Again it is imperative that the athlete has progressed through conventional strength training before attempting these lifts.

Olympic Lifting

Possibly one of the most exciting but highly technical methods to producing more power within an athlete. Olympic lifting, similar to what we see at the Olympic games, forces an athlete to overcome the resistance on the bar and finish with the bar in a position higher than where it started.

There are many derivatives, or components, of Olympic lifting that we use as coaches to help an athlete learn the art of Olympic lifting. Without going in to too much detail on these lifts, the general concept of Olympic lifting is to load the triple flexion/triple extension motion.

Triple flexion occurs when an athlete loads through their ankle / knee / hip complex. Think of it as the athlete ‘compressing’ their legs or the motion you would do prior to jumping (the dip part of the jump). Triple extension occurs when an athlete extends their ankle / knee / hip complex completely. This is the point found usually when we leave the ground during the jump. Our legs are at their straightest point with the toes pointing towards the ground.

So why do we do Olympic lifting to promote triple flexion / extension?

  • Triple flexion / extension are similar movements that we find in:
    • Sprinting
    • Jumping
    • Landing
    • Bounding
  • We can overload the movements with velocity and weight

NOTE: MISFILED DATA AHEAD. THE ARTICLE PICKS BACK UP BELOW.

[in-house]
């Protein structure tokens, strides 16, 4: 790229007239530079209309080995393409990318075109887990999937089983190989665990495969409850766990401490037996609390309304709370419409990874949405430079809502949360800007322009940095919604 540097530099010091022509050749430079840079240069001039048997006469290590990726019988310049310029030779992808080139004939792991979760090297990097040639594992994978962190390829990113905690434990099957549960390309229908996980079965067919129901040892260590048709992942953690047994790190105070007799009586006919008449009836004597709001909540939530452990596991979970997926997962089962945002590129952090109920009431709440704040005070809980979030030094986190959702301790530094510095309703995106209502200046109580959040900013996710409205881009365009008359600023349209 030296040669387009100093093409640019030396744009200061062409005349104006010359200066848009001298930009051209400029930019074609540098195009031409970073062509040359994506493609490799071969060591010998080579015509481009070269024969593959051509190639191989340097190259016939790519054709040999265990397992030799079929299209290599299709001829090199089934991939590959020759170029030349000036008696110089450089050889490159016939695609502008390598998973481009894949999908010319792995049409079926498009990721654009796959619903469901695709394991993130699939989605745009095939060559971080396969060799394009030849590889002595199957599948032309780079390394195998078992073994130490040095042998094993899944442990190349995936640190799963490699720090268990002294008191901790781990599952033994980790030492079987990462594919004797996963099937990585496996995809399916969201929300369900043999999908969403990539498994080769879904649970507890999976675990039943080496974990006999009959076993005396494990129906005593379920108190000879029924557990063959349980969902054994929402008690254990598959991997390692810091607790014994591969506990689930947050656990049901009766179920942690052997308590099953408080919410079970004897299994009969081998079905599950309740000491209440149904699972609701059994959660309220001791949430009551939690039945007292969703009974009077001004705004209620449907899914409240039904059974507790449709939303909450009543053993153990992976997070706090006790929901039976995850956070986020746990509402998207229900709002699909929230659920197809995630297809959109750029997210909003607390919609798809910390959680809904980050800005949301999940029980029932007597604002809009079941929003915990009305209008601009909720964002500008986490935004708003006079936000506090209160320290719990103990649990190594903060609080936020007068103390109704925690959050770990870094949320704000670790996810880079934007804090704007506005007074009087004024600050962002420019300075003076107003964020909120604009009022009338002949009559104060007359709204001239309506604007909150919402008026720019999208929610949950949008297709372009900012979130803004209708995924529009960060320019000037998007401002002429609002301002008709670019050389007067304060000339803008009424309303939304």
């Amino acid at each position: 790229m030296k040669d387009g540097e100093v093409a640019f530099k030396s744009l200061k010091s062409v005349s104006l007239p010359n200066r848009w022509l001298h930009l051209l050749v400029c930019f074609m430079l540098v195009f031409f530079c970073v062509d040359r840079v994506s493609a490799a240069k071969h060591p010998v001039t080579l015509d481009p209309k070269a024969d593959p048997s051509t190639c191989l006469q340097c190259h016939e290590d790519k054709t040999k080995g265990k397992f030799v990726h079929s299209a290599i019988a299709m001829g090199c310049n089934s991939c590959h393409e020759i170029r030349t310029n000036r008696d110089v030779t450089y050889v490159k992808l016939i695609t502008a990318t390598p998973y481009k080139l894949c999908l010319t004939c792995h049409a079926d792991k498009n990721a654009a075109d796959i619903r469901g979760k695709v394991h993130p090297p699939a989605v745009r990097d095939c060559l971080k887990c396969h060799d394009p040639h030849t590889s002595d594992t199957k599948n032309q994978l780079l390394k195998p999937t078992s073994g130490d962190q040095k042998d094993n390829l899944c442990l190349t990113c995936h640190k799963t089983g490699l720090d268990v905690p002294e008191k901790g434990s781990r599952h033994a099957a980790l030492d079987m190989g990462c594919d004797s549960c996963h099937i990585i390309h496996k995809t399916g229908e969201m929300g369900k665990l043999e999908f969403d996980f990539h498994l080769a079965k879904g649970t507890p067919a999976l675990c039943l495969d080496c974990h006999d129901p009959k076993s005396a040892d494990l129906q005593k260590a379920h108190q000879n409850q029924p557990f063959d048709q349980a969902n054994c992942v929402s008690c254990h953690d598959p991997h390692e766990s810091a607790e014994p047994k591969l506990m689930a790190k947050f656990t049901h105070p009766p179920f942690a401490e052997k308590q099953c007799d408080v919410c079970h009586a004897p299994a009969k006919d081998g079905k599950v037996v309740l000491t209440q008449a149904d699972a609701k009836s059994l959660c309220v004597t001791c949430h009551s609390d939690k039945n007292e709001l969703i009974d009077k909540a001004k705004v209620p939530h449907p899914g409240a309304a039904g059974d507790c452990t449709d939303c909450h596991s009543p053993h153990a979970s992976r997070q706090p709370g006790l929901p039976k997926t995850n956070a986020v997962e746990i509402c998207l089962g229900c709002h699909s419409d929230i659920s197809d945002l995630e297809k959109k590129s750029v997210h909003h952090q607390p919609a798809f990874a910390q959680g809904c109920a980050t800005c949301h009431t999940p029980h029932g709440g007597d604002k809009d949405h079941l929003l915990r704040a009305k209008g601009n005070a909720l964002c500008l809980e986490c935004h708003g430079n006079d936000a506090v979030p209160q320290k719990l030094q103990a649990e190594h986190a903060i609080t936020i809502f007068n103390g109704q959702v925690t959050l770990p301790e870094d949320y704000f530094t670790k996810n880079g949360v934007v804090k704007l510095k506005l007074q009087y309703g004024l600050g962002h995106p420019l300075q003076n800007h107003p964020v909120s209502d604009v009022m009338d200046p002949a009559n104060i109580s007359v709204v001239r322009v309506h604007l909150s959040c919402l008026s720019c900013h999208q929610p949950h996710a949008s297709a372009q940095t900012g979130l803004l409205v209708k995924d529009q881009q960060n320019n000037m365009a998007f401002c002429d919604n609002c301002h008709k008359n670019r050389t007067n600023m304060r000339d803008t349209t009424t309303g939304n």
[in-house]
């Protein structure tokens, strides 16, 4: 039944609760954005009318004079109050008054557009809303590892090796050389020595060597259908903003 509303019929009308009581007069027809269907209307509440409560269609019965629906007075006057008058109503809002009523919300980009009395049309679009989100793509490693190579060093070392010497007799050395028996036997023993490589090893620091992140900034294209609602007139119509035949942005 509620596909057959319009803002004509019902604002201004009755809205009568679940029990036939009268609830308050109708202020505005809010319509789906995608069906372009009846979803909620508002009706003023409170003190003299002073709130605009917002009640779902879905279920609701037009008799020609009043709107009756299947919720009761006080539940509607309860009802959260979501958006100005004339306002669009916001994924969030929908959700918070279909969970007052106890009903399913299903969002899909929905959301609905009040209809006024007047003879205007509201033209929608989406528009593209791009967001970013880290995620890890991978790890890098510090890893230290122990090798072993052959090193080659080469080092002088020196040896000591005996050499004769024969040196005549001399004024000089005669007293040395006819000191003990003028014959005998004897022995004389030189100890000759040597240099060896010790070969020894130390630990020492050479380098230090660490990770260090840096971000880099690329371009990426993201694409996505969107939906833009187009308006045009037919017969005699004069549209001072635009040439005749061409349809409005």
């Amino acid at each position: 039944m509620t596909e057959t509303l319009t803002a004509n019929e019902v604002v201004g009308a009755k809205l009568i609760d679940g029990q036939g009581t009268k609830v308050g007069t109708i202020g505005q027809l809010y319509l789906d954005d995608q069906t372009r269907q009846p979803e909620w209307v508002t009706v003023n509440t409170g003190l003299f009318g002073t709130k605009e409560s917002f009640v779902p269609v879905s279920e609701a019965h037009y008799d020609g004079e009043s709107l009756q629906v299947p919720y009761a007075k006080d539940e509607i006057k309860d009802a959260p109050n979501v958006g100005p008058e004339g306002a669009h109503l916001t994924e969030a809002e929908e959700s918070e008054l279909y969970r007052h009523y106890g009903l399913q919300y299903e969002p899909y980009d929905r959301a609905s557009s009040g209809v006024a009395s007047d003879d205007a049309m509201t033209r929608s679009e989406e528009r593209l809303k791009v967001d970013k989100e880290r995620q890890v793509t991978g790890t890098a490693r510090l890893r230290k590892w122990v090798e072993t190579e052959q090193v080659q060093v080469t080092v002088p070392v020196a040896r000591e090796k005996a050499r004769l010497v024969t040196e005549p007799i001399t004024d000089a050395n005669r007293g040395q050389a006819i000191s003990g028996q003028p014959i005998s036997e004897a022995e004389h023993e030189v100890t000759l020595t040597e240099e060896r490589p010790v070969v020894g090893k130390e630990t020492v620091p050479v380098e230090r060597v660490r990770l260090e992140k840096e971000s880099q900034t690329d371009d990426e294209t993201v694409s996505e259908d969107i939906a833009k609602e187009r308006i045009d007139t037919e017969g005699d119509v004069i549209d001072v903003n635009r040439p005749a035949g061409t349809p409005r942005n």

• Lifting the bar up on to the shoulders will force the body to decelerate the bar and effectively load selected joints
  • Athletes are forced to learn technique before weight as the bar will not move well with poor technique.

To help you in the implementation of Olympic lifting in your program, we’ve added a video on medicine ball derivatives designed to help you in the learning process.

Video – MB Olympic lifting

With Olympic lifting now completed we’ve touched upon:

  1. The pre-requisites to power training
  2. How to assess an athlete’s readiness for power training
  3. Stability phase
  4. Strength development phase
  5. Power expression phase
    1. Plyometrics
    2. Medicine balls
    3. Resistance bands
    4. Strength equipment
    5. Olympic lifting

Using the above as a guide to your own power development can be challenging, also work through a process of ensuring you have ticked all the boxes and are progressing on a step by step process.

Jumping ahead to higher-level exercises is putting yourself at risk of injury and longer-term developmental problems.